A TERMINALLY ILL seven-year-old who went to Mexico for specialist treatment has been allowed to return home.
Olivia Downie, from Fraserburgh, Aberdeenshire, and her family flew to the Central American country earlier this month to get treatment for neuroblastoma, an aggressive form of cancer.
While there, Olivia fell seriously ill and her family was told she would need expensive specialist medical treatment on any flight home. A charity, Families Against Neuroblastoma (FAN), has been helping the family and set a target of £110,000 to fund their journey back to Scotland. A JustGiving page set up to raise money for her flight and medical costs now shows over £150,000 has been raised.
FAN said the family had to wait for Olivia to come off a ventilator and she is now “fit to fly”.
A spokeswoman for the charity said it wanted to offer the family some privacy and would not divulge the flight schedule.
Problems emerged at the weekend when online issues with the bank NatWest delayed pledged funds from appearing in the charity’s bank account. FAN said the bank had worked all day to resolve the issue.
The spokeswoman said: “There were reports that the hospital in Mexico were threatening to take Olivia off her life-support machine due to ‘lack of funds’.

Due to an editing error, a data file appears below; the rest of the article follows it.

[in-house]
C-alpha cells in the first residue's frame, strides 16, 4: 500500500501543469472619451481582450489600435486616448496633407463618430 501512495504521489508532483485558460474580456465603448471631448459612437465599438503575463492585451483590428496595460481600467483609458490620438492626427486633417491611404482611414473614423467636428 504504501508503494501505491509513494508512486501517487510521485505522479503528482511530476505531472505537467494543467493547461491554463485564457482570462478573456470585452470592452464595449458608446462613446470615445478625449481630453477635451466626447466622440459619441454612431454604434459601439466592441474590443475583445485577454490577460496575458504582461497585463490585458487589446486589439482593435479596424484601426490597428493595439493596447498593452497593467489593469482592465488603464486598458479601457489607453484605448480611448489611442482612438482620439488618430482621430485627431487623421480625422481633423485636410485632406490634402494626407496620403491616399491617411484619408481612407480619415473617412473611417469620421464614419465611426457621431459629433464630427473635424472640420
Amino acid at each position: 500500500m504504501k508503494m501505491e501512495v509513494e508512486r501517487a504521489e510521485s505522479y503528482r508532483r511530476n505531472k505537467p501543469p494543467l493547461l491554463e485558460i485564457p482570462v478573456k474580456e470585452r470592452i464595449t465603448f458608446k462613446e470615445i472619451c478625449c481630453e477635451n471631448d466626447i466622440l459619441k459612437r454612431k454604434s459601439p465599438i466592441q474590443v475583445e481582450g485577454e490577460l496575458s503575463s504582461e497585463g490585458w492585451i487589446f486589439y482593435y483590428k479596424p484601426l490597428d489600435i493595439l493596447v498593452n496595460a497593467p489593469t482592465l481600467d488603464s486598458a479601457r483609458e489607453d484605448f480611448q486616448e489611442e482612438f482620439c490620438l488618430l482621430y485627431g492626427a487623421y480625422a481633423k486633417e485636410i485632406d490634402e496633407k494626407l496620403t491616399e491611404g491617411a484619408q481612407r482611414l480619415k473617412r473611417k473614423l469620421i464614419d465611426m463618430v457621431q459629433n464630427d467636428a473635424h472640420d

“But the bank have been working for us all day to resolve the issue and Olivia has opened her eyes on her own so we are hoping she won’t need the life-support machine soon anyway.”
The medical bill for the hospital in Mexico has now been settled, the spokeswoman added.
The seven-year-old was diagnosed in January 2009 after suffering from severe backaches and tiredness.
Following visits to local GPs she was taken to Royal Aberdeen Children’s Hospital and diagnosed with stage four neuroblastoma.
FAN said Olivia had a tumour the size of a grapefruit in her stomach.Neuroblastoma is a cancer specialised nerve cells and can occur anywhere in the body. Fewer than 100 children are diagnosed with it each year in the UK, and most who suffer from it are younger than five years old.